Viktor Rydberg in his Investigations into Germanic Mythology Volume II Part I:Indo-European Mythology states that Vata is the natural side of the God and Vayu the spiritual side. Like Woden He is considered to be the lord of the wild hunt and is also known as Vayu amongst the Iranians. Interestingly this God survived the devastating Zoroastrian reforms and without any loss of status. He is therefore highly significant and should be considered as a father of the Gods.
In the Avesta he is portrayed as a lord of the wind and war. He was even worshiped by the Zoroastrian so-called `supreme` God Ahuramazda. Like Woden Vata-Vayu has a penetrating spear and wears a golden helmet.
"O The Wind`s chariot, O its power and glory! Crashing it goes and hath a voice of thunder. It makes the regions red and touches heaven, and as it moves the dust of earth is scattered. Along the traces of the wind they hurry, they come to him as dames to an assembly. Borne on his car with these for his attendants, the God speeds forth, the universe`s Monarch. Travelling on the paths of air`s mid-region, no single day doth he take rest or slumber. Holy and earliest-born, Friend of the waters, where did he spring and from what region came he? Germ of the world, the Deities` vital spirit, this God moves ever as his will inclines him. His voice is heard, his shape is ever viewless. Let us adore this Wind with our oblation."(Rig Veda Hymn 168)
Students of the Eddas will notice Vata-Vayu`s function as a giver of "vital spirit" or breath as we would term it and this is exactly what Woden imparted to man. Woden is also known as a vinr vagna, guardian, protector or friend of chariots and as valdr vagnbrautar, ruler of the chariot-road and infers His cosmic function as the All-Father ruler of the constellations. There appears to be some overlap with Indra and this should not surprise us as Woden and Thunor do share some similar functions, both being lords of the atmosphere. Woden focusing on the power of the wind and storm whilst Thunor is specifically linked to the thunder and lightning which are features of the storm.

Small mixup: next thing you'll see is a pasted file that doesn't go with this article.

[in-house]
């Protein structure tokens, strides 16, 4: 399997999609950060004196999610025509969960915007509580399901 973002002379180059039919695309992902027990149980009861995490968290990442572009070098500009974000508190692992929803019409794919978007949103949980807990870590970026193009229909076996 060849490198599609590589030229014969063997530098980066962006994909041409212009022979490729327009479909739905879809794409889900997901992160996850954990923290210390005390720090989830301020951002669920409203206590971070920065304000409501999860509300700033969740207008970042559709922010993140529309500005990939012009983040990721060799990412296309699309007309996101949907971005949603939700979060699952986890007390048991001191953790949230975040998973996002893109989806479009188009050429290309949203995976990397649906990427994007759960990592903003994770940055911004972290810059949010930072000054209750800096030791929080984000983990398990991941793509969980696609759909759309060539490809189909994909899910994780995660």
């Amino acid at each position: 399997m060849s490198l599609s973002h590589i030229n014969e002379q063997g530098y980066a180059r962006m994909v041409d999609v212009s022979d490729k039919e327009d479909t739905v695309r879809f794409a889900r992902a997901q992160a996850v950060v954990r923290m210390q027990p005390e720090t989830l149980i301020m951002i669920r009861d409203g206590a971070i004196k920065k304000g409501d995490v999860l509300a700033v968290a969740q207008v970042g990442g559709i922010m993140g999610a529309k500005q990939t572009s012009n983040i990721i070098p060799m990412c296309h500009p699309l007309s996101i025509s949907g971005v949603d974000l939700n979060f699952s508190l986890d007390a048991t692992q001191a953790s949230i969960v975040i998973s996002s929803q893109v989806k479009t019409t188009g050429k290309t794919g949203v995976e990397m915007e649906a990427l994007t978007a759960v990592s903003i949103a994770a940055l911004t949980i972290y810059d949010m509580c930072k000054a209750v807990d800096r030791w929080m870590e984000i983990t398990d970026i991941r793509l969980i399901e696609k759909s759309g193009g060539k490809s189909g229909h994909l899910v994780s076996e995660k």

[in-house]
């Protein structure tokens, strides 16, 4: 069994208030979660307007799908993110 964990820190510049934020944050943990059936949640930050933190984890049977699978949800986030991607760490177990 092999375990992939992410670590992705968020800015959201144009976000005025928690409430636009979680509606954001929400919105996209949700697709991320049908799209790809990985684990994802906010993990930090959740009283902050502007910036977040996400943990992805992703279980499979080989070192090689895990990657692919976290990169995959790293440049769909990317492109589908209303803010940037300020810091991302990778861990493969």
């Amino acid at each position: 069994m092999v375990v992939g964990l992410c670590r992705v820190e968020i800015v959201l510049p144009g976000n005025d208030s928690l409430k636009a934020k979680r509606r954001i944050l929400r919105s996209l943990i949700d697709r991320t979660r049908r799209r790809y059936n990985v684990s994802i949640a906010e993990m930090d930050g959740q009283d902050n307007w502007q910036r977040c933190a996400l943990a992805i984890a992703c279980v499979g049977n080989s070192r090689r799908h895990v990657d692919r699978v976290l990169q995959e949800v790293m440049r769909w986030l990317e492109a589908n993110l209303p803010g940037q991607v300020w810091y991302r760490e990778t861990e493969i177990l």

In Rig Veda Hymn II Vayu is referred to as Indra-Vayu in verse 4. Interestingly Donald A. Mackenzie in his Indian Myth and Legend states: "The name Vata has been compared to Vate, the father of the Teutonic Volund or Wieland, the tribal deity of the Watlings or Vaetlings; in Old English the Milky Way was `Watling Street`". The fact that Woden may be found in the form of Vata-Vayu in the Rig Veda demonstrates the antiquity of this God right back to our common Proto-Indo-European past and thus puts paid to the lie that He is a `latecomer` to the Germanic world.